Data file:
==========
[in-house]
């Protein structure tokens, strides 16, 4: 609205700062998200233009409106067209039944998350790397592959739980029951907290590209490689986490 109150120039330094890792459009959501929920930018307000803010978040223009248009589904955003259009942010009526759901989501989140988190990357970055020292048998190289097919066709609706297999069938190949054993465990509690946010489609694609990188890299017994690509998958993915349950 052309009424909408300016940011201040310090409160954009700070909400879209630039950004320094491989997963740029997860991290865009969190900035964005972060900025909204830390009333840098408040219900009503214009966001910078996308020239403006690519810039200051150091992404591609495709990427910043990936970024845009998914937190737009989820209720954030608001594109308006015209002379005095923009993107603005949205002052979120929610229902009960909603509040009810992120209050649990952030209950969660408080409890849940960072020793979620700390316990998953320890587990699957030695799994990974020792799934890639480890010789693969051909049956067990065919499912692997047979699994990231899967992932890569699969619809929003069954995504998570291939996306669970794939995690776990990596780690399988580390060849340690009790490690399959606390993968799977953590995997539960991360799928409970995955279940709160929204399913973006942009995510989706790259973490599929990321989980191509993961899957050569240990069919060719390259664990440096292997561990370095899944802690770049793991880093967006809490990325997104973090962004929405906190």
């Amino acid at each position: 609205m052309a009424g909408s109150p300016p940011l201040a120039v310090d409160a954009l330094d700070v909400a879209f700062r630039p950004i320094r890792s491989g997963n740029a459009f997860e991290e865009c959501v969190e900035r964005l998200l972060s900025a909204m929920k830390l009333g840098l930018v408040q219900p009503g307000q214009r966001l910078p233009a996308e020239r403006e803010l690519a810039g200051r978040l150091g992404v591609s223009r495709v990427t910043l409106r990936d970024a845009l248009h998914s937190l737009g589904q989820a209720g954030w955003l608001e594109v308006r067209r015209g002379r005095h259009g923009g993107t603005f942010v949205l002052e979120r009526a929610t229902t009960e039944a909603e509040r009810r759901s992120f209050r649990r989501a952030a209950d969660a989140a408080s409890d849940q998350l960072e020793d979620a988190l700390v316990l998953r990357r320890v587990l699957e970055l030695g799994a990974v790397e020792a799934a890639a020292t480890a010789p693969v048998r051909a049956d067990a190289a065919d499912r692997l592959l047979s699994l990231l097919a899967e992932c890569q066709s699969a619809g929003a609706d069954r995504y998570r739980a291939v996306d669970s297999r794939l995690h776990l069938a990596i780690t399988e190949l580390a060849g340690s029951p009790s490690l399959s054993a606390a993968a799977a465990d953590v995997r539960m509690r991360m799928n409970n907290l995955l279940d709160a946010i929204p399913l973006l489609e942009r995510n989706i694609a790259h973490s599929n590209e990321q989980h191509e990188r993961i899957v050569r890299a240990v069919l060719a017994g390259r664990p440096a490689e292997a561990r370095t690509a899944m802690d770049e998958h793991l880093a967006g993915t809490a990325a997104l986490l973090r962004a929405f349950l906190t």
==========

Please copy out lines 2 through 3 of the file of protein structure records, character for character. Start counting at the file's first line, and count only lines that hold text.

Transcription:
């Protein structure tokens, strides 16, 4: 609205700062998200233009409106067209039944998350790397592959739980029951907290590209490689986490 109150120039330094890792459009959501929920930018307000803010978040223009248009589904955003259009942010009526759901989501989140988190990357970055020292048998190289097919066709609706297999069938190949054993465990509690946010489609694609990188890299017994690509998958993915349950 052309009424909408300016940011201040310090409160954009700070909400879209630039950004320094491989997963740029997860991290865009969190900035964005972060900025909204830390009333840098408040219900009503214009966001910078996308020239403006690519810039200051150091992404591609495709990427910043990936970024845009998914937190737009989820209720954030608001594109308006015209002379005095923009993107603005949205002052979120929610229902009960909603509040009810992120209050649990952030209950969660408080409890849940960072020793979620700390316990998953320890587990699957030695799994990974020792799934890639480890010789693969051909049956067990065919499912692997047979699994990231899967992932890569699969619809929003069954995504998570291939996306669970794939995690776990990596780690399988580390060849340690009790490690399959606390993968799977953590995997539960991360799928409970995955279940709160929204399913973006942009995510989706790259973490599929990321989980191509993961899957050569240990069919060719390259664990440096292997561990370095899944802690770049793991880093967006809490990325997104973090962004929405906190």
């Amino acid at each position: 609205m052309a009424g909408s109150p300016p940011l201040a120039v310090d409160a954009l330094d700070v909400a879209f700062r630039p950004i320094r890792s491989g997963n740029a459009f997860e991290e865009c959501v969190e900035r964005l998200l972060s900025a909204m929920k830390l009333g840098l930018v408040q219900p009503g307000q214009r966001l910078p233009a996308e020239r403006e803010l690519a810039g200051r978040l150091g992404v591609s223009r495709v990427t910043l409106r990936d970024a845009l248009h998914s937190l737009g589904q989820a209720g954030w955003l608001e594109v308006r067209r015209g002379r005095h259009g923009g993107t603005f942010v949205l002052e979120r009526a929610t229902t009960e039944a909603e509040r009810r759901s992120f209050r649990r989501a952030a209950d969660a989140a408080s409890d849940q998350l960072e020793d979620a988190l700390v316990l998953r990357r320890v587990l699957e970055l030695g799994a990974v790397e020792a799934a890639a020292t480890a010789p693969v048998r051909a049956d067990a190289a065919d499912r692997l592959l047979s699994l990231l097919a899967e992932c890569q066709s699969a619809g929003a609706d069954r995504y998570r739980a291939v996306d669970s297999r794939l995690h776990l069938a990596i780690t399988e190949l580390a060849g340690s029951p009790s490690l399959s054993a606390a993968a799977a465990d953590v995997r539960m509690r991360m799928n409970n907290l995955l279940d709160a946010i929204p399913l973006l489609e942009r995510n989706i694609a790259h973490s599929n590209e990321q989980h191509e990188r993961i899957v050569r890299a240990v069919l060719a017994g390259r664990p440096a490689e292997a561990r370095t690509a899944m802690d770049e998958h793991l880093a967006g993915t809490a990325a997104l986490l973090r962004a929405f349950l906190t």